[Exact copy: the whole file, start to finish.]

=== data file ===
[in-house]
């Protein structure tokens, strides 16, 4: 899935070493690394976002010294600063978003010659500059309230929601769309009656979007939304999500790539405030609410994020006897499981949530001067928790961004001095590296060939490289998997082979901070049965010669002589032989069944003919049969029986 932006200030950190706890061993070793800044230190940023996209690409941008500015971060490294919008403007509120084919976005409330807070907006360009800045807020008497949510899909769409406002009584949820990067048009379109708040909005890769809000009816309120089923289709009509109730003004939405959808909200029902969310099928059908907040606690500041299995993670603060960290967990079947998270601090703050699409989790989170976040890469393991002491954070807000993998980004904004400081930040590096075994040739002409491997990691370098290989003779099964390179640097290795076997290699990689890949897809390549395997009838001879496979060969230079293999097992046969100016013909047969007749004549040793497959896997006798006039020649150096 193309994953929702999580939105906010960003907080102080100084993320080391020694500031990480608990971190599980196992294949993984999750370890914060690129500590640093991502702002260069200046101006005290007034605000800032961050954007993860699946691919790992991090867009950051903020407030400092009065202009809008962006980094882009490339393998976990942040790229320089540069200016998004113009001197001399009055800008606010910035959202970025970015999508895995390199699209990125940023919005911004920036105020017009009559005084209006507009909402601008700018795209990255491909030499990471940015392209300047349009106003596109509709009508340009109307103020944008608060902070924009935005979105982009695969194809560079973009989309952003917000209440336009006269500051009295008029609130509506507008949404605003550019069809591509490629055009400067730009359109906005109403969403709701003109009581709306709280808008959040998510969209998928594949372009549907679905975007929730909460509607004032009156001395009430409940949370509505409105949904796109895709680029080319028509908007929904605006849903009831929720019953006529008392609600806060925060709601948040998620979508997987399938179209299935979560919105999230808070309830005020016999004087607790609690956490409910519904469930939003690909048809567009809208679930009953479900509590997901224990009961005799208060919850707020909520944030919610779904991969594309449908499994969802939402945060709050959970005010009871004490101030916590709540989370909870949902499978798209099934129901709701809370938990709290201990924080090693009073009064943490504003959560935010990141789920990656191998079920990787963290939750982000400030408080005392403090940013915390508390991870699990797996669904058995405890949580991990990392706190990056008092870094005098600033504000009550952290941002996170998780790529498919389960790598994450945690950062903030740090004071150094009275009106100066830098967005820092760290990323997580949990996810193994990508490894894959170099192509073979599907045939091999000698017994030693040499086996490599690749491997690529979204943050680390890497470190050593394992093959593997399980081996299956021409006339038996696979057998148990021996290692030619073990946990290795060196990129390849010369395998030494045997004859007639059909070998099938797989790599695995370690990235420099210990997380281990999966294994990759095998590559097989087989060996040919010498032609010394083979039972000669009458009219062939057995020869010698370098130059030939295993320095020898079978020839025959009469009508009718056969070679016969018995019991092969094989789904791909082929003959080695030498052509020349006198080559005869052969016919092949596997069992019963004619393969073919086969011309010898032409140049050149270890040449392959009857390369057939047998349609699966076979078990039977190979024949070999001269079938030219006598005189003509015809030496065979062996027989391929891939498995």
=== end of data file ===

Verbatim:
[in-house]
């Protein structure tokens, strides 16, 4: 899935070493690394976002010294600063978003010659500059309230929601769309009656979007939304999500790539405030609410994020006897499981949530001067928790961004001095590296060939490289998997082979901070049965010669002589032989069944003919049969029986 932006200030950190706890061993070793800044230190940023996209690409941008500015971060490294919008403007509120084919976005409330807070907006360009800045807020008497949510899909769409406002009584949820990067048009379109708040909005890769809000009816309120089923289709009509109730003004939405959808909200029902969310099928059908907040606690500041299995993670603060960290967990079947998270601090703050699409989790989170976040890469393991002491954070807000993998980004904004400081930040590096075994040739002409491997990691370098290989003779099964390179640097290795076997290699990689890949897809390549395997009838001879496979060969230079293999097992046969100016013909047969007749004549040793497959896997006798006039020649150096 193309994953929702999580939105906010960003907080102080100084993320080391020694500031990480608990971190599980196992294949993984999750370890914060690129500590640093991502702002260069200046101006005290007034605000800032961050954007993860699946691919790992991090867009950051903020407030400092009065202009809008962006980094882009490339393998976990942040790229320089540069200016998004113009001197001399009055800008606010910035959202970025970015999508895995390199699209990125940023919005911004920036105020017009009559005084209006507009909402601008700018795209990255491909030499990471940015392209300047349009106003596109509709009508340009109307103020944008608060902070924009935005979105982009695969194809560079973009989309952003917000209440336009006269500051009295008029609130509506507008949404605003550019069809591509490629055009400067730009359109906005109403969403709701003109009581709306709280808008959040998510969209998928594949372009549907679905975007929730909460509607004032009156001395009430409940949370509505409105949904796109895709680029080319028509908007929904605006849903009831929720019953006529008392609600806060925060709601948040998620979508997987399938179209299935979560919105999230808070309830005020016999004087607790609690956490409910519904469930939003690909048809567009809208679930009953479900509590997901224990009961005799208060919850707020909520944030919610779904991969594309449908499994969802939402945060709050959970005010009871004490101030916590709540989370909870949902499978798209099934129901709701809370938990709290201990924080090693009073009064943490504003959560935010990141789920990656191998079920990787963290939750982000400030408080005392403090940013915390508390991870699990797996669904058995405890949580991990990392706190990056008092870094005098600033504000009550952290941002996170998780790529498919389960790598994450945690950062903030740090004071150094009275009106100066830098967005820092760290990323997580949990996810193994990508490894894959170099192509073979599907045939091999000698017994030693040499086996490599690749491997690529979204943050680390890497470190050593394992093959593997399980081996299956021409006339038996696979057998148990021996290692030619073990946990290795060196990129390849010369395998030494045997004859007639059909070998099938797989790599695995370690990235420099210990997380281990999966294994990759095998590559097989087989060996040919010498032609010394083979039972000669009458009219062939057995020869010698370098130059030939295993320095020898079978020839025959009469009508009718056969070679016969018995019991092969094989789904791909082929003959080695030498052509020349006198080559005869052969016919092949596997069992019963004619393969073919086969011309010898032409140049050149270890040449392959009857390369057939047998349609699966076979078990039977190979024949070999001269079938030219006598005189003509015809030496065979062996027989391929891939498995």